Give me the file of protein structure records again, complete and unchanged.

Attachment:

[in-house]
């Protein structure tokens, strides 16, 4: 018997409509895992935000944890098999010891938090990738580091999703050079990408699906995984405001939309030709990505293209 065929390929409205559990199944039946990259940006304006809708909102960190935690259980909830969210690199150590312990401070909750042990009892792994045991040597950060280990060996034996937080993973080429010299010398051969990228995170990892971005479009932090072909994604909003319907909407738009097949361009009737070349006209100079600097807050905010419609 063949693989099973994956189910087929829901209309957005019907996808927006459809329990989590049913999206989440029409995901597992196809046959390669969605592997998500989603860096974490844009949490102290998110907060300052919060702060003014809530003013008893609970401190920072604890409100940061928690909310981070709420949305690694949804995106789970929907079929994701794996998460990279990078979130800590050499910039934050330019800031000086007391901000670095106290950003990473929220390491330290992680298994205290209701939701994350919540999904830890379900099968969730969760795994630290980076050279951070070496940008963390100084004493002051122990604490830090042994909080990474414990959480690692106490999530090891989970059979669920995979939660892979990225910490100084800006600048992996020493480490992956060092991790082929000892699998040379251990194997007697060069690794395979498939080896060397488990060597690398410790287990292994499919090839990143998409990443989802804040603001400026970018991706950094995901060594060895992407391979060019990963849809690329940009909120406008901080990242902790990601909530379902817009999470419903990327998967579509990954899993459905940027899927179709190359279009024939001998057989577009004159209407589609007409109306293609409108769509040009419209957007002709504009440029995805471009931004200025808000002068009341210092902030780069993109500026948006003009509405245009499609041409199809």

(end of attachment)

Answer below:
[in-house]
């Protein structure tokens, strides 16, 4: 018997409509895992935000944890098999010891938090990738580091999703050079990408699906995984405001939309030709990505293209 065929390929409205559990199944039946990259940006304006809708909102960190935690259980909830969210690199150590312990401070909750042990009892792994045991040597950060280990060996034996937080993973080429010299010398051969990228995170990892971005479009932090072909994604909003319907909407738009097949361009009737070349006209100079600097807050905010419609 063949693989099973994956189910087929829901209309957005019907996808927006459809329990989590049913999206989440029409995901597992196809046959390669969605592997998500989603860096974490844009949490102290998110907060300052919060702060003014809530003013008893609970401190920072604890409100940061928690909310981070709420949305690694949804995106789970929907079929994701794996998460990279990078979130800590050499910039934050330019800031000086007391901000670095106290950003990473929220390491330290992680298994205290209701939701994350919540999904830890379900099968969730969760795994630290980076050279951070070496940008963390100084004493002051122990604490830090042994909080990474414990959480690692106490999530090891989970059979669920995979939660892979990225910490100084800006600048992996020493480490992956060092991790082929000892699998040379251990194997007697060069690794395979498939080896060397488990060597690398410790287990292994499919090839990143998409990443989802804040603001400026970018991706950094995901060594060895992407391979060019990963849809690329940009909120406008901080990242902790990601909530379902817009999470419903990327998967579509990954899993459905940027899927179709190359279009024939001998057989577009004159209407589609007409109306293609409108769509040009419209957007002709504009440029995805471009931004200025808000002068009341210092902030780069993109500026948006003009509405245009499609041409199809």